In recent months, the OMNI Apex K2 Hip Replacement implants have been under investigation as deterioration and premature failure of these medical devices is discovered. Any recipients of these modular hip replacement parts could be at risk in as little as one year after implant surgery.
What is the OMNI Apex K2 Hip Replacement System?
The OMNI Corporation, formerly known as OMNIlifescience, Inc. initially released the Apex K2 Modular Hip Replacement System for sale to patients in 2004, when it was first cleared by the US Food and Drug Administration (FDA).
The FDA approved the modular system for use in patients suffering from fractures, osteoarthritis, congenital deformity, and rheumatoid arthritis. Patients undergo surgery to have the devices implanted, replacing original joints. Because it is a modular system, it is made up of different combinations of possible head, neck and stem pieces, customized to fit each patient’s body. OMNI advertises their Apex K2 modular hip system as offering up to 96 different variations of the head, neck and stem.
The pieces of the OMNI Apex K2 Hip system are metal and ceramic. The stem is the bottom piece of the unit, made of titanium, and is fitted into the thigh bone. The top is known as the head or the ball, which is either metal or ceramic. This head piece is connected via a small metal collar piece called the neck. When fitted together, the head replaces the rounded part of the femur bone, and fits inside the hip socket to rotate, giving the patient range of motion.
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Device Deterioration Causing Metal to Enter Bloodstream
The biggest point of weakness in the OMNI Apex K2 Hip Replacement System is the wearing down of the metal pieces against one another. When the metal stem moves against the neck and head pieces, there has been some deterioration of the metal surface. While the modular design of the Apex K2 system allows better fit, the separate pieces cause friction, which leads to this deterioration.
As the metals rub against each other, small particles can come dislodged. These metal particles can damage surrounding tissue and can even enter the blood stream, resulting in a type of metal poisoning called Metallosis. Patients can experience pain, swelling, hearing loss, heart failure, vision weakness, thyroid problems and nerve issues when suffering from Metallosis.
Once diagnosed with Metallosis, patients need to undergo a second revision surgery to replace the metal parts of the implant with plastic or ceramic materials. However, some patients still suffer from loss of mobility and enduring pain even after revision surgery.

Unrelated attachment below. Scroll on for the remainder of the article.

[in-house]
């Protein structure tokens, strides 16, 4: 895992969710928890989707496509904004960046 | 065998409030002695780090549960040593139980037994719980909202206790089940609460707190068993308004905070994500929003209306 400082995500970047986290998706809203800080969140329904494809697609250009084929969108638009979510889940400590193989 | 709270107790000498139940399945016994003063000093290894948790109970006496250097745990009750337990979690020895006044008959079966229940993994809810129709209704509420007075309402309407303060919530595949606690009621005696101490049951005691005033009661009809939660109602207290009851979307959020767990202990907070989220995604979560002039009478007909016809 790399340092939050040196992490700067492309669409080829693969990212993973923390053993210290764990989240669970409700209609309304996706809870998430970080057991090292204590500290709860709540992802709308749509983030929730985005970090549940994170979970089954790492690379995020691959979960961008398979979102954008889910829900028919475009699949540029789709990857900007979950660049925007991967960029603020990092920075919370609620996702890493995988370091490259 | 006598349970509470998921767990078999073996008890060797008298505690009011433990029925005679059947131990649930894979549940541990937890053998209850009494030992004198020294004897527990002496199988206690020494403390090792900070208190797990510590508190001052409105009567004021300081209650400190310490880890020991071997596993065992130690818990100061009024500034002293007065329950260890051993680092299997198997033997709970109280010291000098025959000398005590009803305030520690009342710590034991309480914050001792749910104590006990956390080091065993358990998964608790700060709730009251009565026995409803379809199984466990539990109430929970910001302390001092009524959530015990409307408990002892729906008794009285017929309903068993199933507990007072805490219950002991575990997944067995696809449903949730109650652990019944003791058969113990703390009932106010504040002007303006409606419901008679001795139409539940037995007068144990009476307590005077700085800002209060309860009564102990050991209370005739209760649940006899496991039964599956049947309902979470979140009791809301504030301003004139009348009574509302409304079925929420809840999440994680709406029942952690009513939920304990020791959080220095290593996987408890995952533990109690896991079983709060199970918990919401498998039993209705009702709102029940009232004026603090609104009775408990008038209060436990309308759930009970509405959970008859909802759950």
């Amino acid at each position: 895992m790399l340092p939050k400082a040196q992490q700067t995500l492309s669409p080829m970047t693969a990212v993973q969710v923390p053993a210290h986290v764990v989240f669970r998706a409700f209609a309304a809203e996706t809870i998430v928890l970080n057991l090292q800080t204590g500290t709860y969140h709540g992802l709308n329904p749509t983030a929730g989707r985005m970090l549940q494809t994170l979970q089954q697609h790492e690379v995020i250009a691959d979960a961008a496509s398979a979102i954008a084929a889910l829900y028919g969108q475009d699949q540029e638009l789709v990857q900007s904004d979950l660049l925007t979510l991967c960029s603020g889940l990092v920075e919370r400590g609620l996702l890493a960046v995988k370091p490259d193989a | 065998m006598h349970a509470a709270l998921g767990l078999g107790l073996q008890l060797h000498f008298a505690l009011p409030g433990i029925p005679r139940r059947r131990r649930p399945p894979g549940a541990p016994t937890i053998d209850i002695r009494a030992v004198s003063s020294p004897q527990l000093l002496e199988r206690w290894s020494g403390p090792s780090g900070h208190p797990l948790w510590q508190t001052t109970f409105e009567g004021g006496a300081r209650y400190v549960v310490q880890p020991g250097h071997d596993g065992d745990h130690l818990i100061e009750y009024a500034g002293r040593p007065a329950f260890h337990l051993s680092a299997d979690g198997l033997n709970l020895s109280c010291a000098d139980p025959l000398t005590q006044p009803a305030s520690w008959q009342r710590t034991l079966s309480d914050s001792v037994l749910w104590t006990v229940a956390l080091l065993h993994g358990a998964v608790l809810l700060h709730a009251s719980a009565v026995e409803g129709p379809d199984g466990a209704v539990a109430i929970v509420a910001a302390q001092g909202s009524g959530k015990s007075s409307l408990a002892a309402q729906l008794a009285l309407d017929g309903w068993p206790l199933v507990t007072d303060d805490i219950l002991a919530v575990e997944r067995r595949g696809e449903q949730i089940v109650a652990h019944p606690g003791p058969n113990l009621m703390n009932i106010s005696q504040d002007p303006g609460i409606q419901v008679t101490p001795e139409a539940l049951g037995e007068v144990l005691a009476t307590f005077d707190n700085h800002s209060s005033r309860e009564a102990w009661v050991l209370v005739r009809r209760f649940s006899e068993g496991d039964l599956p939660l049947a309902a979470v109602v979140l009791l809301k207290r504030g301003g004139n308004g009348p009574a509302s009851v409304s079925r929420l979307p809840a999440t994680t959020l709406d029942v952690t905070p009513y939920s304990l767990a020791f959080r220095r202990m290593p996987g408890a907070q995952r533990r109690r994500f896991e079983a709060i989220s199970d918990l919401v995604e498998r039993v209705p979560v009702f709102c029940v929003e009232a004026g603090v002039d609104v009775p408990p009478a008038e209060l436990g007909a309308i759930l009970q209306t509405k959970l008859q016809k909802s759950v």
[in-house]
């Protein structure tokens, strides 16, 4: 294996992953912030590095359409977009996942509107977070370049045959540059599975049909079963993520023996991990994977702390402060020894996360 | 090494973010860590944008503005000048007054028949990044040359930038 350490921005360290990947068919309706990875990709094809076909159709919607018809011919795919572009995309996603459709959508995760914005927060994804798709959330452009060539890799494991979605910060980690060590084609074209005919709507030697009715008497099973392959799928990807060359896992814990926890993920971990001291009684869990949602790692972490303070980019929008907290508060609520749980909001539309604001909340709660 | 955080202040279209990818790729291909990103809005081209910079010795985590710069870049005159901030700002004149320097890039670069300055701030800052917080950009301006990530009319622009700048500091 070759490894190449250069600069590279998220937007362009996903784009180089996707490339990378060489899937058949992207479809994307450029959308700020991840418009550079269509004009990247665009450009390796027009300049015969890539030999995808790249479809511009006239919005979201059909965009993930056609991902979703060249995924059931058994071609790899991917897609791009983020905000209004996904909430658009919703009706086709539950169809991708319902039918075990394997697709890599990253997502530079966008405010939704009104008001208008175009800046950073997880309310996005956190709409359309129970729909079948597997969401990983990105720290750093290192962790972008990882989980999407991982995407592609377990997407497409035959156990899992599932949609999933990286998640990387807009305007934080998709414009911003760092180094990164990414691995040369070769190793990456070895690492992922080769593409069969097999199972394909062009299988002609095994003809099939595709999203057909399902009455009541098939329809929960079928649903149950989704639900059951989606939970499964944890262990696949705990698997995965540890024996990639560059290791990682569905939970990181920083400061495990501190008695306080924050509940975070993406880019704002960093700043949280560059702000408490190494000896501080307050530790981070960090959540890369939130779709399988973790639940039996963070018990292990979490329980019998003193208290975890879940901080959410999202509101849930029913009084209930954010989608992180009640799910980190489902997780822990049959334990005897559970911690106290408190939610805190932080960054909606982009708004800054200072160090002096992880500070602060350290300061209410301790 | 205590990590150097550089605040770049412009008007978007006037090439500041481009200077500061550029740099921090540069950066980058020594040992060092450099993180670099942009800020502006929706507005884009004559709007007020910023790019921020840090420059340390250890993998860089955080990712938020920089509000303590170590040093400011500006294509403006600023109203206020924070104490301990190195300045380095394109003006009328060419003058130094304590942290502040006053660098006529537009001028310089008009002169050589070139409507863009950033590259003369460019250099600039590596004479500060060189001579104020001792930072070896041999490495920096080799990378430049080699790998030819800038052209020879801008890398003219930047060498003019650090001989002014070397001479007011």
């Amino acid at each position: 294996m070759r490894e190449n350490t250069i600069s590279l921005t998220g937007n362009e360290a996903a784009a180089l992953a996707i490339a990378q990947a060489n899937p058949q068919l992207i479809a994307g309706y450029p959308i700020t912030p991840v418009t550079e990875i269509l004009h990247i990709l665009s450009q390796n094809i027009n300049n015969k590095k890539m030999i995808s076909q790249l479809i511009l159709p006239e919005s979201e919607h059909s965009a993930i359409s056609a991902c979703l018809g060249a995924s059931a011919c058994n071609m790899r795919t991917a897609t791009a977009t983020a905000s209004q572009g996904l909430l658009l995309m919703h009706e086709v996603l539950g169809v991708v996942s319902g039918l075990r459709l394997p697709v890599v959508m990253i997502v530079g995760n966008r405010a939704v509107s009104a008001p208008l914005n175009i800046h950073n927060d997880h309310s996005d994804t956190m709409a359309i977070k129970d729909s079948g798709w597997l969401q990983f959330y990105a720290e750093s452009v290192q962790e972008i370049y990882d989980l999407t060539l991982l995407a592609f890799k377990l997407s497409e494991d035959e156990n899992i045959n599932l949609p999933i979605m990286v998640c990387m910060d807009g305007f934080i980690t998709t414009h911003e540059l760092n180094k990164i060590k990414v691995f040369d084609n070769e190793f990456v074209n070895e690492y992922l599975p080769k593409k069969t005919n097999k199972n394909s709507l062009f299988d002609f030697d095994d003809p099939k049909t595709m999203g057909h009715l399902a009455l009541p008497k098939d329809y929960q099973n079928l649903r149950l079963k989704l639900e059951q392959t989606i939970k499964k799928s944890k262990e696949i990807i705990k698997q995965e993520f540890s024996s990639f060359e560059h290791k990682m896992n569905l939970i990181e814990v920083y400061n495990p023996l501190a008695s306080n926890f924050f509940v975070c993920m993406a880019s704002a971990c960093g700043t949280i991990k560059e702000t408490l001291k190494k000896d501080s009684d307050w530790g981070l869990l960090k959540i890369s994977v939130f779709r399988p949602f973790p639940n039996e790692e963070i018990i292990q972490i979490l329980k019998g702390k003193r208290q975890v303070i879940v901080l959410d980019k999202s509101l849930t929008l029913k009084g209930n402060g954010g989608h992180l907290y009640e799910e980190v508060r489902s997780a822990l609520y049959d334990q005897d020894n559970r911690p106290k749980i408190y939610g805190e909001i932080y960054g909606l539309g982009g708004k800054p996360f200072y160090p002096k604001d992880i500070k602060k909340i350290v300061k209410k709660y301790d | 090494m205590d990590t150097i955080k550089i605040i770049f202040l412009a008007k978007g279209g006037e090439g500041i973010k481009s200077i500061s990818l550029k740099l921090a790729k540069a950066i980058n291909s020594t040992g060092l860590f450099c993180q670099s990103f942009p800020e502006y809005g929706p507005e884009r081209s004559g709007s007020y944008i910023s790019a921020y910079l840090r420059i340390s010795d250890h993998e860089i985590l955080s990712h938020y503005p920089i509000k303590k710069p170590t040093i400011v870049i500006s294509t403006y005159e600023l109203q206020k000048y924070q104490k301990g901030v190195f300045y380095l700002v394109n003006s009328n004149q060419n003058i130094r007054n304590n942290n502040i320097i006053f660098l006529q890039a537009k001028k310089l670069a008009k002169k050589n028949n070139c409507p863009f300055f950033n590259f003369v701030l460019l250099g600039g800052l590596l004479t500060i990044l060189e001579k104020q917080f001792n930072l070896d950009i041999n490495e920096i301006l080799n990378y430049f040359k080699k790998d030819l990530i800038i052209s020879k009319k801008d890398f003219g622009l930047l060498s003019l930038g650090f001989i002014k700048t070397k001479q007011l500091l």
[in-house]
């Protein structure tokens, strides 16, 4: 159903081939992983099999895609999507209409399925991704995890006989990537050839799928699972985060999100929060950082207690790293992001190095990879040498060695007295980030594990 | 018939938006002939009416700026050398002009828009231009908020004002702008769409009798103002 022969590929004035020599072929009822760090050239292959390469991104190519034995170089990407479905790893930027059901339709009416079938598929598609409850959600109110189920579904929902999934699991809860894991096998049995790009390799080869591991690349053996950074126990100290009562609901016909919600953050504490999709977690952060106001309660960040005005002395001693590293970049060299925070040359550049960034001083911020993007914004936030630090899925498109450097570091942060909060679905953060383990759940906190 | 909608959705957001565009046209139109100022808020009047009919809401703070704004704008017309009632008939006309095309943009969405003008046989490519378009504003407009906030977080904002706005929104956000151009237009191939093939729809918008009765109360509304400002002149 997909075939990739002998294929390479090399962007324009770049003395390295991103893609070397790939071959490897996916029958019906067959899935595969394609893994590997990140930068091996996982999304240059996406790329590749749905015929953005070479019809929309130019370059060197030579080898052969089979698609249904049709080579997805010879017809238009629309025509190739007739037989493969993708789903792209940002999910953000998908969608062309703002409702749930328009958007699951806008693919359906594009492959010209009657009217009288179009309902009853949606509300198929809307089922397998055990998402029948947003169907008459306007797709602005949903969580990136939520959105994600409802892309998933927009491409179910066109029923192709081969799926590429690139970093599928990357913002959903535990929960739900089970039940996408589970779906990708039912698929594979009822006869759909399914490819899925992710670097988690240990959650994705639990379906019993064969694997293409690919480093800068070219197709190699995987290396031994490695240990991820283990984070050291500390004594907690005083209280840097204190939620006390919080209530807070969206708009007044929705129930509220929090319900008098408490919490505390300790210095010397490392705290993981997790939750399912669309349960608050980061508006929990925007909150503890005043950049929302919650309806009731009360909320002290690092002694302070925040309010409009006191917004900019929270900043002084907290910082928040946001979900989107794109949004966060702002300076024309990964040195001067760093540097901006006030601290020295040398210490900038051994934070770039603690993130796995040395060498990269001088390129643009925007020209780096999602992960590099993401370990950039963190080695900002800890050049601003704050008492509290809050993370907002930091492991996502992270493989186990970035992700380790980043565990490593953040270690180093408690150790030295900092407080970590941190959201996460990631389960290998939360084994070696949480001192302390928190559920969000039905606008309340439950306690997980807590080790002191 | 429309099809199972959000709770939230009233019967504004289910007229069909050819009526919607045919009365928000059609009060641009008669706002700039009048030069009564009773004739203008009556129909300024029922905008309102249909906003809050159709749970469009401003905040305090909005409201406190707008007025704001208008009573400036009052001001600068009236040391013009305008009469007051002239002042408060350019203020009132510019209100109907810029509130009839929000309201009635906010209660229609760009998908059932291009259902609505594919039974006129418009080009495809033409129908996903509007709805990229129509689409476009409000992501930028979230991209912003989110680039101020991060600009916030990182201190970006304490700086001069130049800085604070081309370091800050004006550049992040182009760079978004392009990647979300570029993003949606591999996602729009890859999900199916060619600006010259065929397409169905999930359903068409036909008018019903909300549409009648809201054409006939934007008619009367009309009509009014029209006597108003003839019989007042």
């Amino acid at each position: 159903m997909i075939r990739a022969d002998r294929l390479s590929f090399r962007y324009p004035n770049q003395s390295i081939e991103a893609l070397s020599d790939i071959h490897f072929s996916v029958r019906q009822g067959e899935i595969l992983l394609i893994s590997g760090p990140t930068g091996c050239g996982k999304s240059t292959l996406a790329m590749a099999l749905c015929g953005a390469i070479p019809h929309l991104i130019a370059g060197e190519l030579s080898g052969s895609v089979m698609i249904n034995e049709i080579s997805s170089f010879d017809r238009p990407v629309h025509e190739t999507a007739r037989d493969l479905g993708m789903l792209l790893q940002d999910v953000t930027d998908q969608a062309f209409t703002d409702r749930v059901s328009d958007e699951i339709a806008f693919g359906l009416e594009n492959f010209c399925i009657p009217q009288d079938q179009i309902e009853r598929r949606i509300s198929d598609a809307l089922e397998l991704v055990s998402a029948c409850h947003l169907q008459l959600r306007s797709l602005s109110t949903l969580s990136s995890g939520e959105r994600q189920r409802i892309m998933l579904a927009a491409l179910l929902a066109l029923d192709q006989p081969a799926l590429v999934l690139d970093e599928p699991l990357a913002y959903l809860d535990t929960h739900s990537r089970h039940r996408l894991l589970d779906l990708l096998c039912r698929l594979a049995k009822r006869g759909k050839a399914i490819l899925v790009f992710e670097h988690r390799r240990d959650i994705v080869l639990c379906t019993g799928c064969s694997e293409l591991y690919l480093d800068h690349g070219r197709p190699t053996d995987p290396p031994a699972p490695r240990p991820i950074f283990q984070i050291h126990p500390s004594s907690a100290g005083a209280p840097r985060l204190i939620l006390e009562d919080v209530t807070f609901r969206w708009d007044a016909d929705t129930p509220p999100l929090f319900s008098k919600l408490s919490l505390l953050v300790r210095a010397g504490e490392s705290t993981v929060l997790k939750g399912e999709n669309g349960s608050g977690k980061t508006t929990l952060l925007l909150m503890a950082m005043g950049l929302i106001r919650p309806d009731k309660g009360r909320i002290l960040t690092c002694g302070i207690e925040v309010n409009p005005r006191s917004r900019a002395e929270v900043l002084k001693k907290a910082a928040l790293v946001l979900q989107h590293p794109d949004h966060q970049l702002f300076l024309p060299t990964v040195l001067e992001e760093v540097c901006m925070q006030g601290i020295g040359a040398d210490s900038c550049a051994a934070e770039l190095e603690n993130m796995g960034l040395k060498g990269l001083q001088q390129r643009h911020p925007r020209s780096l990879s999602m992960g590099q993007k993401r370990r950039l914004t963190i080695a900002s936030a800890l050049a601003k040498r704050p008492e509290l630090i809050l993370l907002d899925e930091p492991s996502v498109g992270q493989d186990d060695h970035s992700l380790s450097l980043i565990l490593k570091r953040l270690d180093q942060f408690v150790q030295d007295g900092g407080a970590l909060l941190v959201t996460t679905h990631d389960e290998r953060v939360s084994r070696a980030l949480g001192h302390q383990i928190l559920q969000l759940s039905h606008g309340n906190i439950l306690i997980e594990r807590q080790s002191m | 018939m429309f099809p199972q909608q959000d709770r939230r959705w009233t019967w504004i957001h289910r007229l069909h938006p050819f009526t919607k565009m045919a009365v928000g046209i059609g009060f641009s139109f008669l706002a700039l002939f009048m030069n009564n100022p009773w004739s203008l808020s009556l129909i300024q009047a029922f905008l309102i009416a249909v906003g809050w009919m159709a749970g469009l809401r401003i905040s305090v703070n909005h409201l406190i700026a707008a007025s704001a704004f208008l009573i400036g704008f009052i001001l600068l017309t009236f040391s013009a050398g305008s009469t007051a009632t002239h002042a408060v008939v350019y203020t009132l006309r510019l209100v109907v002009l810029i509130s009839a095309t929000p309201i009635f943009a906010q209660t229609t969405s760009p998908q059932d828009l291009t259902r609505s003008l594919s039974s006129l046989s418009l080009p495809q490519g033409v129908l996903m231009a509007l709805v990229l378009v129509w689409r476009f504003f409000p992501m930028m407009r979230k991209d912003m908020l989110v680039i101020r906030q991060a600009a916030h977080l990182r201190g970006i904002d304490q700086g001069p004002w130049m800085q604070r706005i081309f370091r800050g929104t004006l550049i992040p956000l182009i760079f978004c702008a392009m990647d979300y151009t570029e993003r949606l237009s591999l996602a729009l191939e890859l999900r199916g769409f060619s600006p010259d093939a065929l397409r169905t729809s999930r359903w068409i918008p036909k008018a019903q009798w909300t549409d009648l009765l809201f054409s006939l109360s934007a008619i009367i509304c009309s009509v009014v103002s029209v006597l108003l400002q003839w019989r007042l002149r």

Modular Pieces More Likely to Break
Even in cases where patients do not suffer from Metallosis, they still may need to undergo revision or subsequent replacement surgeries to fix broken pieces of the Apex K2 Modular Hip System. The stem piece seems to be most vulnerable to breakage in two points. Where the stem fits into the neck, there have been reports of stem breakage, resulting in emergency surgery. Also, the stem pushing against the femur has cause fractures of the femur around the stem piece.
Both types of breakage force the patient into an emergency surgical situation that could result in further joint damage.
No Recall, Yet Pulled from Australian Market
When similar problems of deterioration and breakage occurred with the Stryker Rejuvenate and ABG II hip devices, Stryker recalled their components. However, OMNI has not yet made any move to recall their similarly problematic devices from the market.
While these devices are still being used in the US, they have been pulled from the Australian Market. The Australian Register of Therapeutic Goods (ARTG) performs the same services as the United States’ FDA. The ARTG cited “a higher than expected revision rate” as the reason from pulling the device for Australian patients in 2012. Instead of giving patients lasting relief from hip pain, studies found that the majority of the Apex K2 modular hip pieces showed failure in one to three years.
Recourse if You Have a Failed OMNI Apex K2 Hip Replacement
Many patients who are suffering premature failure of hip replacement devices have filed successful lawsuits against the device manufacturers. Whether the failure is in only the device itself and needs to be replaced too soon, or if the deterioration of the metal on metal components has caused other health factors, patients can file lawsuits to recoup medical costs and compensation for suffering.
There are many factors to consider if you have a failed OMNI Apex K2 modular hip device. Contact our law offices today to review your case and decide on a course of action.